Khai katha, literally ‘pan eggs’, is a dish I came across in virtually every Thai town that bordered the Mekong River. It’s apparently a Vietnamese take on fried eggs for breakfast, although I don’t recall having seen it there. The eggs, fried up in a tiny aluminum pan (the katha), are supplemented with thin slices of kun chiang (Chinese sausage), muu yor (Vietnamese sausage), sliced green onions, and unusually for Thailand, ground black pepper. The dish is also accompanied by bread, which at the better places, takes the form of a freshly-toasted French-style baguette (although it must be said that the Thai ones are nowhere near as good as their Vietnamese and Cambodian counterparts).
The khai katha above is from Nong Khai, where after meeting it for the first time by the city’s morning market, noticed the dish just about everywhere on the drive back to my hotel. Khai katha is big in Nong Khai. The bread shown in the background is a half-arsed Thai attempt at bánh mì, a Vietnamese-style sandwich, but included a few thin slices of the previously-mentioned sausages and little more.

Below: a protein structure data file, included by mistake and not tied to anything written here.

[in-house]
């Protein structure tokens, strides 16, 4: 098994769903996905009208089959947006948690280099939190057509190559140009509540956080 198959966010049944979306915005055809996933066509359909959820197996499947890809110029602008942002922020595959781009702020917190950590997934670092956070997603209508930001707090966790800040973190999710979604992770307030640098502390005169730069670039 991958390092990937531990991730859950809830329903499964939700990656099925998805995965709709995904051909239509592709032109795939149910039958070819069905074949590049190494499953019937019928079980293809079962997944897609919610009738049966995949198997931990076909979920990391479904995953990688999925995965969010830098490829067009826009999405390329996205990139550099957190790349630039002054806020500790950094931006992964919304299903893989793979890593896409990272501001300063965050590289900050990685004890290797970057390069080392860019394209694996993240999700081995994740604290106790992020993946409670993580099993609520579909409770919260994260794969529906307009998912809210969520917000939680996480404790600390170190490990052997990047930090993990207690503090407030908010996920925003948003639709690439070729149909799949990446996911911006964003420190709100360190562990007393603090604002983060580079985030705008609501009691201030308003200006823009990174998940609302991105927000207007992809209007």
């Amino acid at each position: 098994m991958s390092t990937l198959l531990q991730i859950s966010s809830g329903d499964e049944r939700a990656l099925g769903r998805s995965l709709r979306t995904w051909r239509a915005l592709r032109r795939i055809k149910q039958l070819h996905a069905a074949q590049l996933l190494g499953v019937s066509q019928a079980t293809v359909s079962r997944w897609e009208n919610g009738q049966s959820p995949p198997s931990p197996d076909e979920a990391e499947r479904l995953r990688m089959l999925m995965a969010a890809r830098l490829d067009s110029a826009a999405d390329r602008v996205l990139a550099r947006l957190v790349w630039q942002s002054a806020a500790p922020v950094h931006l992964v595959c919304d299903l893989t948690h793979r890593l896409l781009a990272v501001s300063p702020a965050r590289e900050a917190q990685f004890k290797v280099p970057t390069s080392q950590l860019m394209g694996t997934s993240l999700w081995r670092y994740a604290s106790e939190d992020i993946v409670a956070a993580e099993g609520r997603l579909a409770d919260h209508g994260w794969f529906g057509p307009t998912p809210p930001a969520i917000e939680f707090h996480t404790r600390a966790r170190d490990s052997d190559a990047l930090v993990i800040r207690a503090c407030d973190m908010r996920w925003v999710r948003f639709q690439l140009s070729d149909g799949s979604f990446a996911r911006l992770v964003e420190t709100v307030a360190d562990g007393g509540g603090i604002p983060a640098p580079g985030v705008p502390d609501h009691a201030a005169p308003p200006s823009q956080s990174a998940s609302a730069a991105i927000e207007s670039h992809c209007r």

Another version in the town of That Phnom, in Nakhorn Phnom province, was more like an omelet:
Rather than the muu yor they used cheap hotdogs and ground pork, and in place of the French-style bread, toasted white bread. It was a low point in my khai katha experience.
Undeterred, I bought two katha in Mukdahan, and since returning home have been making the dish for breakfast nearly every day, using tasty free-range eggs, muu yor from Ubon Ratchathani and decent French bread from La Boulange, and have refrained from cooking the hell out of the eggs.